BOTTOM LINE: District court erred in rejecting government’s petition to commit defendant as “sexually dangerous person” under civil commitment provision of child protection statute, because record contained substantial evidence showing that defendant still had intense and recurrent sexual fantasies about children, and district court’s conclusion that defendant did not still suffer from pedophilia was largely premised on its crediting of testimony of defendant’s expert witness, which was internally inconsistent if not implausible.
CASE: U.S. v. Wooden, No. 11-7226 (decided Sept. 6, 2012) (Judges Traxler, KING & Wynn). RecordFax No. 12-0906-60, 40 pages.
COUNSEL: Ian Samuel, United States Department of Justice, Washington, for Appellant. Eric Brignac, Office of the Federal Public Defender, Raleigh, NC, for Appellee.
FACTS: Approximately three months before Walter Wooden was to be released from federal prison, the government sought to have him committed as a “sexually dangerous person” pursuant to 18 U.S.C.A. §4248(a), under the civil-commitment provisions of the Adam Walsh Child Protection and Safety Act of 2006 (the “Act”). On two occasions in 1972, Wooden was adjudicated delinquent for sex crimes relating to a minor. A sentencing report prepared in connection with this offense indicated that Wooden had been arrested for sexual offenses against children at least six times since January of 1972.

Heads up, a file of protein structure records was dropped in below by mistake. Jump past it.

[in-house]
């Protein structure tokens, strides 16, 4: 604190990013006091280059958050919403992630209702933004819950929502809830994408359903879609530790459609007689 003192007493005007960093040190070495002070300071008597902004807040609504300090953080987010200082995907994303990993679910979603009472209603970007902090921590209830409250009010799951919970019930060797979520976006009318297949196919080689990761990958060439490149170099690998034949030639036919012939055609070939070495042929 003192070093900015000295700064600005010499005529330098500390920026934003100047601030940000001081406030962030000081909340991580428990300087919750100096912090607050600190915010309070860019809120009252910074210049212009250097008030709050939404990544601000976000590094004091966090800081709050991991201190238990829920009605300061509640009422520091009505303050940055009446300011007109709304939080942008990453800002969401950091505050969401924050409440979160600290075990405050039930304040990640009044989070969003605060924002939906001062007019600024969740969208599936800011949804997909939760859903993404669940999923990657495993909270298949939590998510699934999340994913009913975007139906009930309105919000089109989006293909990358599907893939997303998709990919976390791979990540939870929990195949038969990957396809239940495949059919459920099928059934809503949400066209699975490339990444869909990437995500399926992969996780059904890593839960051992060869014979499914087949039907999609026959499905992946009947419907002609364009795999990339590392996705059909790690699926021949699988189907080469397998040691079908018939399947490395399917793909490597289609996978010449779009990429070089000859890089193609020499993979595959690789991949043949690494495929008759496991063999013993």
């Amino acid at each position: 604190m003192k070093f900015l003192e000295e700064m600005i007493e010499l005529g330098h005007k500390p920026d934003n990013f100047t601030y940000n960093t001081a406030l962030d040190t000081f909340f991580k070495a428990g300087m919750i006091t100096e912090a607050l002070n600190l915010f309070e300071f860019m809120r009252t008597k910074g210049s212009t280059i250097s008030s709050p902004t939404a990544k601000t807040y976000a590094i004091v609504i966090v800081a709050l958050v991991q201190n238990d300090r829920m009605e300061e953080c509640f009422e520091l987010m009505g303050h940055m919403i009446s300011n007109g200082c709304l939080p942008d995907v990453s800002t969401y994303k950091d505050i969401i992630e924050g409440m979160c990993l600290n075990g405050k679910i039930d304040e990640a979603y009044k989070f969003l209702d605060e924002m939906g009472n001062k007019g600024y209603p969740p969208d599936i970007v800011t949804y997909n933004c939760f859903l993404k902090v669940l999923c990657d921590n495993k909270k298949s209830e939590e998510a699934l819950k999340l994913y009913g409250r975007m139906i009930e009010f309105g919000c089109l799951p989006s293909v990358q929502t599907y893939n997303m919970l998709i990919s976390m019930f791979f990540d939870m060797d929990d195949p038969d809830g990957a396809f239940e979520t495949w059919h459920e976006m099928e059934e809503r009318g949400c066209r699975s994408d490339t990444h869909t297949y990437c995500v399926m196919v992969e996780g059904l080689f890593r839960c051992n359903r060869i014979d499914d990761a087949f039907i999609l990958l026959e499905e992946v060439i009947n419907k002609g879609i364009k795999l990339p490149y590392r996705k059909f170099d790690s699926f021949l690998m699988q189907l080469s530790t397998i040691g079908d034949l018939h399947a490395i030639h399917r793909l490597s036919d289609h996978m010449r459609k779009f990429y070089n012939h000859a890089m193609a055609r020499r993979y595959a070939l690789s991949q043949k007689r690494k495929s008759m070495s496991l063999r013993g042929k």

In 1974, Wooden was charged as an adult and pleaded guilty to taking indecent liberties with a four-year-old child. He was sentenced to a period of imprisonment, but he was paroled in 1980. In 1984, after separate incidents involving minor children, Wooden was convicted of various charges, including sodomy, and was sentenced to 25 years’ imprisonment. He was paroled in 2000, but his parole was revoked in 2001.
On July 25, 2002, Wooden was again paroled, and he was ordered to undergo long-term sex-offender treatment and testing. Wooden began treatment with Dr. Ronald Weiner. In June of 2005, during a counseling session with Dr. Weiner, Wooden admitted to having inappropriate contact with a seven-year-old boy. Wooden told Dr. Weiner that the boy had followed him into the laundry room in his apartment building, and that he had pressed his penis against the boy’s bare buttocks but did not attempt penetration.